Looking back over 2002, LISA DEENEY selects the main movers and shakers in public and private sectors, the dotcoms and the dotbombs, and the big deals that made the headlines in a difficult year – April-June.
The brave new world of 3G came to Ireland in April when O2 gave the first live demonstration of 3G services and applications at the ICT Expo Technology exhibition in the RDS.
Eircom resolved a stand-off between telecoms regulator Etain Doyle that cleared the way for its DSL (digital subscriber line) service that was originally scheduled to launch the previous October.
Done deals for April included Dublin-based technology firm Infocell Telecom, which signed a €3m contract with Greater Manchester Passenger Transport Authority to supply a real-time passenger information system to its bus service. Hewlett-Packard scored an IT goal and became the Football Association of Ireland’s technology supplier.
Esat was now officially rebranded Esat BT, but it was business as usual as it squared up to Eircom (again) over DSL and the cost of wholesale. Within days of revealing its DSL offering and rollout plans to the nation, Esat confirmed that it was in negotiations with various telecoms carriers about a wholesale offering. The move set the stage for a fresh confrontation with incumbent operator Eircom, which was hoping to take advantage of its dominant market position in the Irish marketplace to sell its competing i-Stream DSL service to carriers on a wholesale basis as well.
May also marked the go-ahead for the merger between IT giants Compaq and Hewlett-Packard, which together employ 4,000 people in Ireland. The two companies stressed that Ireland was not expected to be deeply affected. However, analysts said there was likely to be overlaps in jobs since the rationale given for the merger was to cut costs.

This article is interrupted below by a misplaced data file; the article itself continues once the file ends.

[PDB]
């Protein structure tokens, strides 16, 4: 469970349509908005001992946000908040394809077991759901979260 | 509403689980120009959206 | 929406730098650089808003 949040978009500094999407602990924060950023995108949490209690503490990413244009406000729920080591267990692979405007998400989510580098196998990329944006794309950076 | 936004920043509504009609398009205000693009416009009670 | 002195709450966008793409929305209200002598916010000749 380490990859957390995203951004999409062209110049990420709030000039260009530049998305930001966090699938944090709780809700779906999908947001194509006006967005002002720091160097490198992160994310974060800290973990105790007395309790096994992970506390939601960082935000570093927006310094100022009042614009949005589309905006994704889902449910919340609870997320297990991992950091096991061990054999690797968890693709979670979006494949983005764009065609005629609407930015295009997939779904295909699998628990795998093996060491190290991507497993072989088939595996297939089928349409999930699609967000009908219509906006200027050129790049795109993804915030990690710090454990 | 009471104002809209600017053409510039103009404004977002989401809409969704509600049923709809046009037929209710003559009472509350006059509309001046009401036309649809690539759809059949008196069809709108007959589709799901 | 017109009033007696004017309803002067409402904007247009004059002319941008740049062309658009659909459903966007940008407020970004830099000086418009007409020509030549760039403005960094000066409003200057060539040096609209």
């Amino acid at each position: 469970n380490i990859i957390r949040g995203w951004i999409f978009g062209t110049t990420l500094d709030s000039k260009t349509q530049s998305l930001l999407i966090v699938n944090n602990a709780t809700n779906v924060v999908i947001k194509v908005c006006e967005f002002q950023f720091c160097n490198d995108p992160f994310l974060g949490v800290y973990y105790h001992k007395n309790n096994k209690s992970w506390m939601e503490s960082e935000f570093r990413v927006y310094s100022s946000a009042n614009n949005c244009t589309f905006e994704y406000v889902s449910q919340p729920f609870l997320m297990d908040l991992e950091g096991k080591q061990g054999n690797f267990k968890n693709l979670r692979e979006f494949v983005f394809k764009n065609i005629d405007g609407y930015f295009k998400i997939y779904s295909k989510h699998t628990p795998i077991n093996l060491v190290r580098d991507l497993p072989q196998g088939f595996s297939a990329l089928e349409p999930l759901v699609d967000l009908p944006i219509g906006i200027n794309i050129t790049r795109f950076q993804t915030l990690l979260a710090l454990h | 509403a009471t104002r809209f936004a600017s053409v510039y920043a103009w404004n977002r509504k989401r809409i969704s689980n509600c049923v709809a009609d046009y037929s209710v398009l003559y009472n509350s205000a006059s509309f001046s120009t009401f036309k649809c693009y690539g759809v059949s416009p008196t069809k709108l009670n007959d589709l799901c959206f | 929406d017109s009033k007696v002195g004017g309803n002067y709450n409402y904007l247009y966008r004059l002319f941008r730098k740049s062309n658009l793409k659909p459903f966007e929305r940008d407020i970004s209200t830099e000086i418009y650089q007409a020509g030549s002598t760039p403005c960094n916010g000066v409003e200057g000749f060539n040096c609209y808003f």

May’s acquisitions included Data Electronics, which bought troubled Inflow Ireland, a subsidiary of a global data centre chain, for a sum believed to be substantially less than the US$15.8m it cost Inflow to build the data centre. Data Electronics also acquired the assets of bankrupt firm Wolfe Group for €475,000, 75pc of what it cost the company’s operation, excluding the €1.5m Wolfe Group spent on its data centre.
And the bad news. Iona Technologies laid off 70 people as the mooted pick-up in IT spending continued to elude the sector.
The month’s big story was that WorldCom had laid off 180 Irish employees as news of the parent company’s improper accounting of US$3.8bn in expenses shattered markets across the globe.
On the more positive side, firms that announced new funding included Eblana Photonics, a developer of high performance laser components; software company Cognotec raised €16m in new funds and SmartForce signed a €1m deal with Norwegian training provider Smartlearning to distribute its learning solutions in Scandinavia; LAN Communications linked up with Sarian Systems to offer clients a new range of telecom products. Unicorn Worldwide Holdings acquired Irish developer Nebula Technologies. Nebula had struggled to weather the prolonged downturn.
Pictured: Ben Verwaayen, CEO at British Telecom (left) and Bill Murphy launch the new Esat BT brand
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